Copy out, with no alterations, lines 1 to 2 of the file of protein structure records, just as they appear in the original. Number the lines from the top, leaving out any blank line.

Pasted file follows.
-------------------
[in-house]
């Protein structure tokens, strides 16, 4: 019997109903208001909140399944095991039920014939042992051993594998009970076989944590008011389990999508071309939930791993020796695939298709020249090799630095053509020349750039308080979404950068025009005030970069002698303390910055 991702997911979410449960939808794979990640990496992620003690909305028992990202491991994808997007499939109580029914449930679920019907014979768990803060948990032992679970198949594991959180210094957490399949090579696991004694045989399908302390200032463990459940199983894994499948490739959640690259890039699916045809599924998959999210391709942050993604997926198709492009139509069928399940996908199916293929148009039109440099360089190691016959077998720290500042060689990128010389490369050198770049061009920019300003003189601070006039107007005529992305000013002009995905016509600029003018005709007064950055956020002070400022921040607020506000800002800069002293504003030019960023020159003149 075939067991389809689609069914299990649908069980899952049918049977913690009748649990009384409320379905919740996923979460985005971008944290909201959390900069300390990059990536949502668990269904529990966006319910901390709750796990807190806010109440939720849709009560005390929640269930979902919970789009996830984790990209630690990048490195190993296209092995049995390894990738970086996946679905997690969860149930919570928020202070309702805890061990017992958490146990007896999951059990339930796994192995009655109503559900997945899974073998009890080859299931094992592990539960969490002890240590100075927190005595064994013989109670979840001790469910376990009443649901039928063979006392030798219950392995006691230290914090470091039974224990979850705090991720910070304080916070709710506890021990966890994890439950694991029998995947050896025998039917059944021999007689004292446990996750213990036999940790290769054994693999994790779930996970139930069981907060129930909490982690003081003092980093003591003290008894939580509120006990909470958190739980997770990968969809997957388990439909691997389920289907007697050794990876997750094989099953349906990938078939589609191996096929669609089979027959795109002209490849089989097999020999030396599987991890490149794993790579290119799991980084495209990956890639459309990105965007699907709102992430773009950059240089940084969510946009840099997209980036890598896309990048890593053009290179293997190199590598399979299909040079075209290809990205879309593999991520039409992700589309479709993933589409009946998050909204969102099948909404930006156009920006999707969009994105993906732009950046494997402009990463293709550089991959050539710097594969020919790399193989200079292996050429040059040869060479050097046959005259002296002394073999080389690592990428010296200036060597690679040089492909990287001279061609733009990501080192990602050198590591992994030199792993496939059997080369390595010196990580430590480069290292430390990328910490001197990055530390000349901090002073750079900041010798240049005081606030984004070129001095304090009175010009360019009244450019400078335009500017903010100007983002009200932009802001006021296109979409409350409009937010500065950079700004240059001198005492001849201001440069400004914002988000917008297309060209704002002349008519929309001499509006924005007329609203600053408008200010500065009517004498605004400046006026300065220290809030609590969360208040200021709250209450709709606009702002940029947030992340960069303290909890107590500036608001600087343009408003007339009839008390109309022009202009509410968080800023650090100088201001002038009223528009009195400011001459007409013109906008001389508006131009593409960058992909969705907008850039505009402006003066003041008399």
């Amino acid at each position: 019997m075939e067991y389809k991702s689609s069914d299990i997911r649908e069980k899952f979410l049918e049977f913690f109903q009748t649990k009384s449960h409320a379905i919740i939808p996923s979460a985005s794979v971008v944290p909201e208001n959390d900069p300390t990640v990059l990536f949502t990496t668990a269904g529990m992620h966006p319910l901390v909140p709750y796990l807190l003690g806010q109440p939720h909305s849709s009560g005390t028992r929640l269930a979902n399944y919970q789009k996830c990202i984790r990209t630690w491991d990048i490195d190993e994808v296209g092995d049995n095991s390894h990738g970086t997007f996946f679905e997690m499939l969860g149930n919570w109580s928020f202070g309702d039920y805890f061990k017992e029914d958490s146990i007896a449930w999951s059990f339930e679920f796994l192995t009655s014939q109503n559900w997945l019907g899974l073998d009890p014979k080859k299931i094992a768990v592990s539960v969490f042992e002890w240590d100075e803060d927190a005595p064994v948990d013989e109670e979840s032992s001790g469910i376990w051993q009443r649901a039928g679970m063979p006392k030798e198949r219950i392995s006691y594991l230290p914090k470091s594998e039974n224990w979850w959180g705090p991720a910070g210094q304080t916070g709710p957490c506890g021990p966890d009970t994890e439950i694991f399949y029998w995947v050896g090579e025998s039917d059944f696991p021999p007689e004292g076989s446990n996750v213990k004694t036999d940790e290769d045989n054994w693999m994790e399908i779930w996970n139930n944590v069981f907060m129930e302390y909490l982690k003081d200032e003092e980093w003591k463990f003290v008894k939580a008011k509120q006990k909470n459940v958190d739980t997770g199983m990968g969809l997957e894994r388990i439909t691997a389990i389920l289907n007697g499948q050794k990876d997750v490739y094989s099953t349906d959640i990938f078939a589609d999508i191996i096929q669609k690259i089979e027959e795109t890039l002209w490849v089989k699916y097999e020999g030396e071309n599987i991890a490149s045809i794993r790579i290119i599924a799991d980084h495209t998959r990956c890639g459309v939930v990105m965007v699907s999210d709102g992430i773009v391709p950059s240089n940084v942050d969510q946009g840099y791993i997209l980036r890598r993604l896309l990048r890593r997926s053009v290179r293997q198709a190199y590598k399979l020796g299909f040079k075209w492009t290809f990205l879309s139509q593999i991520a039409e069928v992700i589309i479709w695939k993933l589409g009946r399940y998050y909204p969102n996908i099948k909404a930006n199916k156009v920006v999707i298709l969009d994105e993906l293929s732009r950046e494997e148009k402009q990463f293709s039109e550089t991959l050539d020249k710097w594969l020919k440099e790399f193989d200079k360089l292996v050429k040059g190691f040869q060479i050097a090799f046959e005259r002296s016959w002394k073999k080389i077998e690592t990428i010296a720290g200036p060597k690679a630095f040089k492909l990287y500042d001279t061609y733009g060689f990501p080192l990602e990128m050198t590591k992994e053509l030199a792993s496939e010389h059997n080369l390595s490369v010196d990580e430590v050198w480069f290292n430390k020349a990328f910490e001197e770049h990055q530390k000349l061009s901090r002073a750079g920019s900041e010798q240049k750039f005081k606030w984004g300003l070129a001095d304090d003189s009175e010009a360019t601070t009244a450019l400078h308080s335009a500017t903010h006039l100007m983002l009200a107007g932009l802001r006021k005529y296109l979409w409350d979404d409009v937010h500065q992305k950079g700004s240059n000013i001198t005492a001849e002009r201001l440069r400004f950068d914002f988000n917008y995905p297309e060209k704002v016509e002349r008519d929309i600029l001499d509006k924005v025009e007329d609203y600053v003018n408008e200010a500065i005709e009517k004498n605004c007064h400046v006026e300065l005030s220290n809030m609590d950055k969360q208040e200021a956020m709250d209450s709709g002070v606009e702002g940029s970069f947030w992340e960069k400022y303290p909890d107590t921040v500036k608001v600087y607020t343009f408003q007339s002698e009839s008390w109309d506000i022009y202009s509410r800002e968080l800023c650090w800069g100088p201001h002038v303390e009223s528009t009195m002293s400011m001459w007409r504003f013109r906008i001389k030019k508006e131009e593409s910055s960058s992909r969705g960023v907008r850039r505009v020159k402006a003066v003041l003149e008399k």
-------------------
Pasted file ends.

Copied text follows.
[in-house]
């Protein structure tokens, strides 16, 4: 019997109903208001909140399944095991039920014939042992051993594998009970076989944590008011389990999508071309939930791993020796695939298709020249090799630095053509020349750039308080979404950068025009005030970069002698303390910055 991702997911979410449960939808794979990640990496992620003690909305028992990202491991994808997007499939109580029914449930679920019907014979768990803060948990032992679970198949594991959180210094957490399949090579696991004694045989399908302390200032463990459940199983894994499948490739959640690259890039699916045809599924998959999210391709942050993604997926198709492009139509069928399940996908199916293929148009039109440099360089190691016959077998720290500042060689990128010389490369050198770049061009920019300003003189601070006039107007005529992305000013002009995905016509600029003018005709007064950055956020002070400022921040607020506000800002800069002293504003030019960023020159003149 075939067991389809689609069914299990649908069980899952049918049977913690009748649990009384409320379905919740996923979460985005971008944290909201959390900069300390990059990536949502668990269904529990966006319910901390709750796990807190806010109440939720849709009560005390929640269930979902919970789009996830984790990209630690990048490195190993296209092995049995390894990738970086996946679905997690969860149930919570928020202070309702805890061990017992958490146990007896999951059990339930796994192995009655109503559900997945899974073998009890080859299931094992592990539960969490002890240590100075927190005595064994013989109670979840001790469910376990009443649901039928063979006392030798219950392995006691230290914090470091039974224990979850705090991720910070304080916070709710506890021990966890994890439950694991029998995947050896025998039917059944021999007689004292446990996750213990036999940790290769054994693999994790779930996970139930069981907060129930909490982690003081003092980093003591003290008894939580509120006990909470958190739980997770990968969809997957388990439909691997389920289907007697050794990876997750094989099953349906990938078939589609191996096929669609089979027959795109002209490849089989097999020999030396599987991890490149794993790579290119799991980084495209990956890639459309990105965007699907709102992430773009950059240089940084969510946009840099997209980036890598896309990048890593053009290179293997190199590598399979299909040079075209290809990205879309593999991520039409992700589309479709993933589409009946998050909204969102099948909404930006156009920006999707969009994105993906732009950046494997402009990463293709550089991959050539710097594969020919790399193989200079292996050429040059040869060479050097046959005259002296002394073999080389690592990428010296200036060597690679040089492909990287001279061609733009990501080192990602050198590591992994030199792993496939059997080369390595010196990580430590480069290292430390990328910490001197990055530390000349901090002073750079900041010798240049005081606030984004070129001095304090009175010009360019009244450019400078335009500017903010100007983002009200932009802001006021296109979409409350409009937010500065950079700004240059001198005492001849201001440069400004914002988000917008297309060209704002002349008519929309001499509006924005007329609203600053408008200010500065009517004498605004400046006026300065220290809030609590969360208040200021709250209450709709606009702002940029947030992340960069303290909890107590500036608001600087343009408003007339009839008390109309022009202009509410968080800023650090100088201001002038009223528009009195400011001459007409013109906008001389508006131009593409960058992909969705907008850039505009402006003066003041008399």